underway is expected to show further
declines in the poverty head count
index.

Ethiopias Economic Growth Performance: Current Situation and Challenges

5.

In recent years, the

government has
adopted a robust
growth and poverty
reduction strategy,
focusing on
infrastructure
development,
commercialization of
agriculture,
improvements in access
to basic services...

The concerted
infrastructure push has
been a particularly
important factor in
driving growth.

Explaining Ethiopias Recent


Growth

In addition to favorable weather


conditions for agriculture during the
last couple of years, several
other
drivers help explain Ethiopias recent
growth:

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Business registration and licensing


procedures and requirements have been
streamlined, leading to a reduction in
transaction costs. Improvements in
policies along with major public
investments in infrastructure have
underpinned Ethiopias recent growth
in output and services, as well as the
expansion and diversification of its
exports. Incentives provided to new
economic activities have started to
yield results. The flower industry is a
case in point. Flower exports have
expanded from less than USD 10
million in 2004/05 to close to USD 170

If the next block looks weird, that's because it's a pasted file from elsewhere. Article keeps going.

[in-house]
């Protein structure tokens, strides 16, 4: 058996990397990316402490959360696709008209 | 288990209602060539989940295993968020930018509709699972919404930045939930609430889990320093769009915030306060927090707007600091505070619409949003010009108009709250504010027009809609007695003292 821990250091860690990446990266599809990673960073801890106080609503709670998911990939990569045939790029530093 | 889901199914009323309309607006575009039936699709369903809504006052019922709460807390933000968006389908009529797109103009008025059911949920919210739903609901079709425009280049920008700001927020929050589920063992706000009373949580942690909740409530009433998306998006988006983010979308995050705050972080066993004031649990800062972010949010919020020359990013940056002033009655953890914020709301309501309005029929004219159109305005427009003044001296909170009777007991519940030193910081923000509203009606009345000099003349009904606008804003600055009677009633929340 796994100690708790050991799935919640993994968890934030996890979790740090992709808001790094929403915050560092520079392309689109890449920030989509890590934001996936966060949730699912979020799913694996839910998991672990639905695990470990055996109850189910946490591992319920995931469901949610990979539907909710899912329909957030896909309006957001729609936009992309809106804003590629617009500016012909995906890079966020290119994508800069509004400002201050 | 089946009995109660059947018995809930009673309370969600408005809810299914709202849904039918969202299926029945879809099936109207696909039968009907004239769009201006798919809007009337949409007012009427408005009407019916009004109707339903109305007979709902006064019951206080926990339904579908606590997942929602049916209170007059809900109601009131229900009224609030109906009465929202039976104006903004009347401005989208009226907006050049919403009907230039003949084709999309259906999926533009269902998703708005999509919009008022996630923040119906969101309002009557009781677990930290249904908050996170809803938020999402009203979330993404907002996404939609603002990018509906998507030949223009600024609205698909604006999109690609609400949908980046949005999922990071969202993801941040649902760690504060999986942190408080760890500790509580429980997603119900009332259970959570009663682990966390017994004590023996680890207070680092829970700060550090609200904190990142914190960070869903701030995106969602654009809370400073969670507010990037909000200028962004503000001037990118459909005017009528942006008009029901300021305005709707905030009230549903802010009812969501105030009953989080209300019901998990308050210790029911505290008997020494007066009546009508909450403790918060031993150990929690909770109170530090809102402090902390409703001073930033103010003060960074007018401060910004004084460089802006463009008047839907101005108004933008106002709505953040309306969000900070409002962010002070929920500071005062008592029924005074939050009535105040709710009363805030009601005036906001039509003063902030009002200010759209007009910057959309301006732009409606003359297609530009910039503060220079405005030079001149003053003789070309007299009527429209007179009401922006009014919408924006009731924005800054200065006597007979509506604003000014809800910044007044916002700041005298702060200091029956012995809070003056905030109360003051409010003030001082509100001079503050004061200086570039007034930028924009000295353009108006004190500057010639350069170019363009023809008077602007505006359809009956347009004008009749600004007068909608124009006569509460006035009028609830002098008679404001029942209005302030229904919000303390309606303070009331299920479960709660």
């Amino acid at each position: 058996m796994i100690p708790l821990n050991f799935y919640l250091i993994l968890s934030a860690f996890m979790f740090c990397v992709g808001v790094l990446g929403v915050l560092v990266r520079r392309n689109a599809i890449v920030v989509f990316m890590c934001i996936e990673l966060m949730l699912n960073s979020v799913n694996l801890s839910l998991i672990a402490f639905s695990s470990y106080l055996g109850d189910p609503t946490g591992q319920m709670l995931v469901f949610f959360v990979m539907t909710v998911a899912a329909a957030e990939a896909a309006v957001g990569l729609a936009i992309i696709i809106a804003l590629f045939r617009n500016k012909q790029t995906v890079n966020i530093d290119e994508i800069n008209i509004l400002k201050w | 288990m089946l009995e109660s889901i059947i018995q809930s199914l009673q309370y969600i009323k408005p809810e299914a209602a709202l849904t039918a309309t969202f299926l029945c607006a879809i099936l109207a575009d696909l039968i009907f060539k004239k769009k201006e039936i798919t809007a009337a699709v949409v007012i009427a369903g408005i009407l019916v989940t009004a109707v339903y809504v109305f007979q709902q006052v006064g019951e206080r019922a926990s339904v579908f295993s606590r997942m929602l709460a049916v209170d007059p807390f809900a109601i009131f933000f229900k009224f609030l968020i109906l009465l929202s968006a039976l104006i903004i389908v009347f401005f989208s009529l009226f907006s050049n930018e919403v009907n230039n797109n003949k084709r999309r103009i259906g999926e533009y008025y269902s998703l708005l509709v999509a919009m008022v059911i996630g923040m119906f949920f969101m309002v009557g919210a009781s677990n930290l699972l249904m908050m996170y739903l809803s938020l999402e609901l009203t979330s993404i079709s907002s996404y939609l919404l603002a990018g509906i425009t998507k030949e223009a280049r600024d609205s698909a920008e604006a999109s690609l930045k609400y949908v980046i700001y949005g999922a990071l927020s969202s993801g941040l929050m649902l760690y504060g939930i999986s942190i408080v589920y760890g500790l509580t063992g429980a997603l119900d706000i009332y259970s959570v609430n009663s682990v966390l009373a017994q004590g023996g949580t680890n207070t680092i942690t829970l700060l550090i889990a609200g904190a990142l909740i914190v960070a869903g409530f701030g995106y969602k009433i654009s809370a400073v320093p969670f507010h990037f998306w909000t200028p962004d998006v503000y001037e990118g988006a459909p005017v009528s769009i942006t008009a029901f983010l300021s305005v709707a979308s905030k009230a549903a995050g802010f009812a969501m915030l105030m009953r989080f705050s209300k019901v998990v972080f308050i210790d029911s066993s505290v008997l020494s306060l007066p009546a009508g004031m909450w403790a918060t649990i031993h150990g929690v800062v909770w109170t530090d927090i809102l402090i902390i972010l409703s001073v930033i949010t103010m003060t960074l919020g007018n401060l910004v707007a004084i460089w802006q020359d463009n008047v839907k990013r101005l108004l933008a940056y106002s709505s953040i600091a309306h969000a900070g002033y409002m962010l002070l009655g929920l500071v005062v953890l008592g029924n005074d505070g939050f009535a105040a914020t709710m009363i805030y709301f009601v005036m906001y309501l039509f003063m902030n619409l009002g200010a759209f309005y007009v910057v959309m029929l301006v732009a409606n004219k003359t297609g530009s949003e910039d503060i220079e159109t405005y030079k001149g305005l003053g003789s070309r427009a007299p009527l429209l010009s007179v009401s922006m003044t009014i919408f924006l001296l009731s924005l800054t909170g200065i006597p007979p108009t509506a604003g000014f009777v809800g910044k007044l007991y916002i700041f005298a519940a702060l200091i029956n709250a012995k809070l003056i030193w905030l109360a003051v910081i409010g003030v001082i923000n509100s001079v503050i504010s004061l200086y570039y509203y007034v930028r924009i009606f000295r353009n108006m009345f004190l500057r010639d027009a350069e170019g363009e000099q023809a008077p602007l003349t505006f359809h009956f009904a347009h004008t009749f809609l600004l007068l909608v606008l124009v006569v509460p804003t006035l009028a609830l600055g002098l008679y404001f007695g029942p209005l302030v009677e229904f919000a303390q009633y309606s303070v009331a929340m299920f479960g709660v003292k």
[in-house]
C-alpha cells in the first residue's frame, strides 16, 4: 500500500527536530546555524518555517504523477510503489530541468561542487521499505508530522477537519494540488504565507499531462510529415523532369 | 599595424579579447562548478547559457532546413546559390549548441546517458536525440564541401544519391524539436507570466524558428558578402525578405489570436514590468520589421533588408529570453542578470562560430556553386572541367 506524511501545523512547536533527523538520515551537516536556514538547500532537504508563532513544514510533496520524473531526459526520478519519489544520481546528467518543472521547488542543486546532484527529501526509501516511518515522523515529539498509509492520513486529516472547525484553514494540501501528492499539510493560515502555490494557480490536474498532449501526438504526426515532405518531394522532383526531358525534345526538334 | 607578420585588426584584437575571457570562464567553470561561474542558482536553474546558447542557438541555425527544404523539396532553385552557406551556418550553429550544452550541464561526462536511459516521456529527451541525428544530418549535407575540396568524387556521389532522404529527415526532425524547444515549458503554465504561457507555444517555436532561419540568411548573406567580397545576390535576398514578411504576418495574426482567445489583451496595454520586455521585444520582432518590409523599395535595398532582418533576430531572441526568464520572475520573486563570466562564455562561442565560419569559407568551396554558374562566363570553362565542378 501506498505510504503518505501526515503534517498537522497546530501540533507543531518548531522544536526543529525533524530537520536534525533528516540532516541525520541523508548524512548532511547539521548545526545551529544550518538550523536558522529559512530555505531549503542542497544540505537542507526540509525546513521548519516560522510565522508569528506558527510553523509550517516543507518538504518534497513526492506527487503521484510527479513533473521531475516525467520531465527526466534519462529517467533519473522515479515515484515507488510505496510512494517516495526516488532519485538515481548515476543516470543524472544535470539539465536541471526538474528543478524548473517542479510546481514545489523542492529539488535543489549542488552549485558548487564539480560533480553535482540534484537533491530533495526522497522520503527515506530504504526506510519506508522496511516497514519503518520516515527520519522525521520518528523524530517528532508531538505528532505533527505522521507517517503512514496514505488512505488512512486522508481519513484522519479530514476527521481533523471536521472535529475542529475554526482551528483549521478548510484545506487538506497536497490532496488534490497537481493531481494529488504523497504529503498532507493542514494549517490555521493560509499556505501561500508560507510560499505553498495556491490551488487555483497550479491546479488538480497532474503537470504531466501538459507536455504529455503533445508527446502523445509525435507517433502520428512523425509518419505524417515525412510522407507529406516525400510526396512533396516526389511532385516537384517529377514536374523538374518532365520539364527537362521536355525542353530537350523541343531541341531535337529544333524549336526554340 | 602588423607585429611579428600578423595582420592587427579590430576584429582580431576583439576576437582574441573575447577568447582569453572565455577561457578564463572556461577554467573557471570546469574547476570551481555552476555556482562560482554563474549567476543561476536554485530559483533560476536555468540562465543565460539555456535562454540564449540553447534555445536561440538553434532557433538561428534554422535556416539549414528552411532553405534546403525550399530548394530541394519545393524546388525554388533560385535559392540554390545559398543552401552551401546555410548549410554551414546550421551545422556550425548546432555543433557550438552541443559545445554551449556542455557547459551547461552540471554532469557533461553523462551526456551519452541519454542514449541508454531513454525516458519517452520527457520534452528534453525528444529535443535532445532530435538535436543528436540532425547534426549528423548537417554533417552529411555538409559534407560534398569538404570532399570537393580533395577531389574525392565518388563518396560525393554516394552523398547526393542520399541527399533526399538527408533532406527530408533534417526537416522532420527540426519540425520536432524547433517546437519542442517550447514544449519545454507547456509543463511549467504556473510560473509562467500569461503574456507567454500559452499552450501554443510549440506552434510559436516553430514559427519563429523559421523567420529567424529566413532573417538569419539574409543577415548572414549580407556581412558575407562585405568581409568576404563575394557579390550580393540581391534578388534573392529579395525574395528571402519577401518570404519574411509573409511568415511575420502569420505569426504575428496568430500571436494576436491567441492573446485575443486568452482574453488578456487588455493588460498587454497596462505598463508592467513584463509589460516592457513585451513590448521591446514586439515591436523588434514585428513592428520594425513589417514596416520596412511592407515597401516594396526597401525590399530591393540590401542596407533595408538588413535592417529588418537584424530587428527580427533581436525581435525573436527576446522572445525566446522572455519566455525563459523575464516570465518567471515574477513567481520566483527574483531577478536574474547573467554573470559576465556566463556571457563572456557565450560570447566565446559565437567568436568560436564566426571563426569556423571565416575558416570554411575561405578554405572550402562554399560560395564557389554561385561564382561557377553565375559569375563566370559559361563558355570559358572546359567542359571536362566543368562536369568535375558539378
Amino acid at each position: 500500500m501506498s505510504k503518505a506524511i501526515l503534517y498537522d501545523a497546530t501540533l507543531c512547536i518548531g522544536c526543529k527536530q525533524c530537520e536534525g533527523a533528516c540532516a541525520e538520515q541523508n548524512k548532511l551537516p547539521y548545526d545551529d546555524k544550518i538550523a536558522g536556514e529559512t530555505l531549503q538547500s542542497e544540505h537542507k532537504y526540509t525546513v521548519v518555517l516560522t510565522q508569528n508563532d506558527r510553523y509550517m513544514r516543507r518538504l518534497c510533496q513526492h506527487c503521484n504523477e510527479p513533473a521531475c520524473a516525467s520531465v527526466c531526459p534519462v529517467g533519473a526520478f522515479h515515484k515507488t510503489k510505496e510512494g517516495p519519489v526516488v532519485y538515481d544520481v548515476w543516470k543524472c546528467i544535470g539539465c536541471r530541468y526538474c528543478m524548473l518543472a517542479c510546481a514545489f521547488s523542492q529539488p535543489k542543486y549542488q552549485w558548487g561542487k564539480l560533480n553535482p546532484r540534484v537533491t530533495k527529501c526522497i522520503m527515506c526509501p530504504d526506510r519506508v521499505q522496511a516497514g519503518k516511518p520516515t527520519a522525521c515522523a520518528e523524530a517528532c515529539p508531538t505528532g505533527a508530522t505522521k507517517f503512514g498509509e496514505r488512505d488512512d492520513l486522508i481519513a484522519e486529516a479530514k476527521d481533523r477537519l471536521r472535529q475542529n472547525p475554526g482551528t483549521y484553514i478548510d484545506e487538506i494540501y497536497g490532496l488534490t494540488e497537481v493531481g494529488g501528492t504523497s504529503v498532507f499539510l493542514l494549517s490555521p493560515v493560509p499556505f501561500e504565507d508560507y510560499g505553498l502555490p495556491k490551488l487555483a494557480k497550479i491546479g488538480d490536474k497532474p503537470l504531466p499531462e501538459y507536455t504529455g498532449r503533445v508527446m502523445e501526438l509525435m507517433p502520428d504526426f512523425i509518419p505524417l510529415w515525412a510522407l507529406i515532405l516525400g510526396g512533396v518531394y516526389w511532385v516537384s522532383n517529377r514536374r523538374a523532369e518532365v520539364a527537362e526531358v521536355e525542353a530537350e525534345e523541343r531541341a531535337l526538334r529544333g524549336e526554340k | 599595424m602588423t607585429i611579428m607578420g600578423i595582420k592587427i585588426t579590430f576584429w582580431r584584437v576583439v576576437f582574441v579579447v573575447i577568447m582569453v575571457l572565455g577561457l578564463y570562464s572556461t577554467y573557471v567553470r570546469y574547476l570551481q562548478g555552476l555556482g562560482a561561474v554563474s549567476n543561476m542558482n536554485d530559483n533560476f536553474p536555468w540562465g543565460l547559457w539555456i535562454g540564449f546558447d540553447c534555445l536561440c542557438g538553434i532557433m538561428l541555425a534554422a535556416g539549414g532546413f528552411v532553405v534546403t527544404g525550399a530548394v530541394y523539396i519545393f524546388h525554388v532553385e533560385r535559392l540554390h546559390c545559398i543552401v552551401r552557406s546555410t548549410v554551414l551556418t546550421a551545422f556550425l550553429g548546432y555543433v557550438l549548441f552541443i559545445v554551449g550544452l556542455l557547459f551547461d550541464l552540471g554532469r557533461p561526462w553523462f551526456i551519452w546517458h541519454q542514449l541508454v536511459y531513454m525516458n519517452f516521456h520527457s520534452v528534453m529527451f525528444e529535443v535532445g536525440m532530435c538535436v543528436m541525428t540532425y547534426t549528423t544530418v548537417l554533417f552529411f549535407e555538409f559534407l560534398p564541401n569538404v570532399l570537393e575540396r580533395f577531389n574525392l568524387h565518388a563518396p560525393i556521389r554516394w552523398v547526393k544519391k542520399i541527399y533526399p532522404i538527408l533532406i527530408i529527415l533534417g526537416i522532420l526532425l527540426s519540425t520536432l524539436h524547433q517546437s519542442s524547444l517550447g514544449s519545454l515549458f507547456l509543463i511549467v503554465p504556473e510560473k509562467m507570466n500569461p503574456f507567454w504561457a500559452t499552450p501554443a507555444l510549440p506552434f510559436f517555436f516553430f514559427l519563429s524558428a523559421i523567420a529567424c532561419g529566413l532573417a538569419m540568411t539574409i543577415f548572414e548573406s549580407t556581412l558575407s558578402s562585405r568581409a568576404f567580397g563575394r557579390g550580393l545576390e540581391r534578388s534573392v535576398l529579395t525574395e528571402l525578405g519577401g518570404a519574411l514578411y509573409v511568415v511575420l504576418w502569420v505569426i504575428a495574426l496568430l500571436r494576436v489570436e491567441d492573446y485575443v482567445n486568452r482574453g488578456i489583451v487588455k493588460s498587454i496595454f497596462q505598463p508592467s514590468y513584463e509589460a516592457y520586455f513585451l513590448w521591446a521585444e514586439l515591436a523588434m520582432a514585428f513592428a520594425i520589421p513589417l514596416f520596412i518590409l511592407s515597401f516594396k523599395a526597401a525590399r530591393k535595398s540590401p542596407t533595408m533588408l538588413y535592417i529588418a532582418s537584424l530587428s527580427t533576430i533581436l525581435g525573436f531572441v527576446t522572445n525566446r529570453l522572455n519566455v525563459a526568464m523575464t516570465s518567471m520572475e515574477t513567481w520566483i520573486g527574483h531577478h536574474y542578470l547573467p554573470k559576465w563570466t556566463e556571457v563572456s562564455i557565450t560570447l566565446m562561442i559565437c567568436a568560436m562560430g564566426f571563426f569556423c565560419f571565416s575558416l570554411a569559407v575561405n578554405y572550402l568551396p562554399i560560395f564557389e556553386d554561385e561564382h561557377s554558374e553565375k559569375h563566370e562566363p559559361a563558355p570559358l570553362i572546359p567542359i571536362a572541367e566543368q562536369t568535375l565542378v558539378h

million in 2009/10 (Figure 4). The
success story of the flower industry
could be replicable in other economic
activities with export potential.

Conducive Government Policies:


In recent years, the government has
adopted a robust growth and poverty
reduction strategy, focusing on
infrastructure
development,
commercialization of agriculture,
improvements in access to basic
services, as well as on private sector
development, including the creation of
appropriate regulatory and institutional
frameworks
to support
private
business.
Figure 4: Flower Export in Million US$

Heavy investment to address


infrastructure bottlenecks:
The concerted infrastructure push has
been a particularly important factor in
driving growth. Over the past five
years, the Government and public
enterprises have invested about US $ 6
billion in roads, telecommunication,
and energy sector. Those huge
investments have led to a major
expansion in infrastructure, albeit from
a low base. For example, the power
generation capacity has nearly doubled
and the paved road network increased
three-fold. Overall, the heavy public
investment in infrastructure and social
services has created a major expansion
in domestic demand, raising overall
growth.

Expansion of Exports and


remittances:
The countrys exports have also been
growing strongly, averaging about 25.1
percent per annum since 2003/04.
While coffee remains the largest source
of merchandize export earnings, nontraditional exports have registered
faster growth. As a result, the share of
non-coffee exports rose from 40
percent in 1997 to 65 percent in 2008.
In this regard, the growing demand by
China and India for Ethiopias nontraditional exports, such as sesame and
other oilseeds, has contributed to the
countrys output and export growth.
Indeed, the continued rapid expansion
of both these economies is likely to
sustain the growth in Ethiopias
exports in the medium term.

Ethiopias Economic Growth Performance: Current Situation and Challenges

This surge in external

aid, alongside improved


domestic revenue
mobilization, has
enabled the
Government to
increase spending on
infrastructure, thereby
stimulating to growth.

A major challenge for


Ethiopia is to sustain